Nick Cobb

A wise man never knows all; only a fool knows everything.

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Using Splunk for McAfee EEMac/Filevault 2 Comparison – Part 1
Jun 27, 2013
6 minutes read

Recently I ran across a post about setting up Splunk to work with DeployStudio via Noel Balonso. I began using Splunk for reporting on my Apple and Windows (test) imaging environments, to much satisfaction.

In the meantime, I have also been working with McAfee’s EEMac product for full-disk encryption in OS X. Our org has been comparing its performance to FileVault 2 and trying to make a decision as to whether or not to proceed based on our existing environment for Windows management, which also utilizes McAfee’s FDE product for Windows (formerly Safeboot). We decided to use the information we could pull from Splunk to compare disk I/O of McAfee vs. FileVault. The script borrowed from the Splunk App for *nix (iostat) reports the disk i/o in Operations per second (for both read and write), as well as Kilobytes per second (for both read and write). While this is not a all-encompassing measure of machine performance before, during, and after encryption phases, it does point us in the direction of knowing which product may keep the disk busiest during the phases, as well as (when compared to other machine reporting) allow for a better overall picture of the encryption impact on the machine.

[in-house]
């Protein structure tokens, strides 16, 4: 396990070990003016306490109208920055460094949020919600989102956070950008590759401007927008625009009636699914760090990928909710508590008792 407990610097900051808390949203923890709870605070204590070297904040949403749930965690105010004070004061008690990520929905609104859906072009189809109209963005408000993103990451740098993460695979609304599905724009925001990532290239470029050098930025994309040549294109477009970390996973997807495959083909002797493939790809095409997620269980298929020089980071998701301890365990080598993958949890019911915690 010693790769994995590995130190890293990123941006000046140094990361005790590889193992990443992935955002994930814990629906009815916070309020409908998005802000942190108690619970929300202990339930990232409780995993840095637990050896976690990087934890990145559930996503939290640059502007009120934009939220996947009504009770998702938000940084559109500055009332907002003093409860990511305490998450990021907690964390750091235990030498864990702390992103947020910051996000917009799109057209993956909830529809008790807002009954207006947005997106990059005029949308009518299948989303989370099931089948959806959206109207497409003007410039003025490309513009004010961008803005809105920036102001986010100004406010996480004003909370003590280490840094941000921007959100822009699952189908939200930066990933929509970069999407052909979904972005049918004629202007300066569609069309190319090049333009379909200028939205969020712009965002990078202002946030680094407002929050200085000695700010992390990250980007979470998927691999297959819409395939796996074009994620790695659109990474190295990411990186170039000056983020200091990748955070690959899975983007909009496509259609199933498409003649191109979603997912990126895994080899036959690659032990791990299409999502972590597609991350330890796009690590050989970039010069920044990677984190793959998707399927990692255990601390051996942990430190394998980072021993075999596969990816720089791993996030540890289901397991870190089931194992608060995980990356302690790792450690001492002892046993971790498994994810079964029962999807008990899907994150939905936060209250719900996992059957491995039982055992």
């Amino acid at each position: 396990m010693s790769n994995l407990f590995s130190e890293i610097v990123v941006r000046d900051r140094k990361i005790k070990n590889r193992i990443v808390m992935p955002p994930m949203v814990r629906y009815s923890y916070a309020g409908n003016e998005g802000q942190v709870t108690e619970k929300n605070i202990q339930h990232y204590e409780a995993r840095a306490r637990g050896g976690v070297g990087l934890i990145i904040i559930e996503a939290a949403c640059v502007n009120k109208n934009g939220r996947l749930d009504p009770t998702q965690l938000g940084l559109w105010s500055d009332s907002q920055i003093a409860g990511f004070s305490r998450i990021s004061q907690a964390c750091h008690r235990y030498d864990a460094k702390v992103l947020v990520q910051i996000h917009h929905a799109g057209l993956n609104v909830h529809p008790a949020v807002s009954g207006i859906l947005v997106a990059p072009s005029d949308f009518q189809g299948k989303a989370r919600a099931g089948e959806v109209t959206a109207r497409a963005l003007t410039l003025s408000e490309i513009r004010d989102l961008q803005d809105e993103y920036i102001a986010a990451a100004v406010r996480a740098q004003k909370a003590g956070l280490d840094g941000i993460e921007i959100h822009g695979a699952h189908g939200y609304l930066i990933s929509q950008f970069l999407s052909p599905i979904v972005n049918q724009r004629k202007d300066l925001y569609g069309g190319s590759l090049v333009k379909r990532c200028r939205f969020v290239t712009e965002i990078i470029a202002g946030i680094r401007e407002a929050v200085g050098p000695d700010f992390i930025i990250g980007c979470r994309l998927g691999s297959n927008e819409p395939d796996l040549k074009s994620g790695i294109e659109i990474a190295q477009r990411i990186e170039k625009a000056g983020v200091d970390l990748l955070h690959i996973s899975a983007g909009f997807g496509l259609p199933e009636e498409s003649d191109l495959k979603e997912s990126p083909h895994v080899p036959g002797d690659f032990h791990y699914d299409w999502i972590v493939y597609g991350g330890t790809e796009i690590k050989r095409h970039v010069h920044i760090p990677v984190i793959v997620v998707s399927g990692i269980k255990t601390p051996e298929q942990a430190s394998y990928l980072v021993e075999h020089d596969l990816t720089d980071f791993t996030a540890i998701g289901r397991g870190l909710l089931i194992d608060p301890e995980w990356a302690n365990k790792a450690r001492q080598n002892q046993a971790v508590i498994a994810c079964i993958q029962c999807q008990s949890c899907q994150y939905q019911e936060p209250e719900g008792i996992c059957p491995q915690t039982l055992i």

The Setup:

  • (2) MacBookAir5,2 (1.8Ghz i5, 4GB 1600 Mhz DDR3, 128GB flash storage)
  • (1) Splunk server (setup to receive inputs at the default 9997 port, available here)
  • (2) Splunk universal forwarders - OS X 10.8 version (available here)
  • (1) McAfee EEMac product installation - part of existing ePO infrastructure at my org

Step 1 – Image each of the MBAs with the OEM factory Apple image, so that machine configuration would be at complete defaults to establish a valid base for this test.

Step 2 – Setup the machines with generic local admin account.

Step 3 – Download Splunk universal forwarder to each machine. You will also need to have the Splunk App for *nix installed on your receiving server in order to pull the pre-written scripts to each client for testing.

After both machines received the appropriate files, it was time to commence setup for baseline testing.

Step 4 – Run the installer package for universal forwarder. Nothing out of the ordinary here, just run through the package to install. When finished, move to the next step.

forwarder package install success!

Step 5 – Once the package completes, close the ReadMe in TextEdit (read it first), and close any other items that are open. Copy scripts borrowed from Splunk app for *nix to /Applications/SplunkForwarder/bin/scripts/iostat/ on each MBA that will be tested.

(It is worth noting that normally, the typical place to insert scripts is in the /scripts/ folder from the path above. However, because I wanted the sources to reflect differently than other production reporting I am doing, I chose to create the iostat directory and copied all of the scripts into that folder for uniqueness.)

(It is also worth mentioning that I initially copied just the script from the Splunk App for *nix to this directory, only to find that my forwarders were showing in Deployment Monitor, but not adding any search data. This was due to the fact that the script was running, but sending an error to the server that other scripts it relied upon ( were not found. For this reason, I copied over all of the scripts just in case.)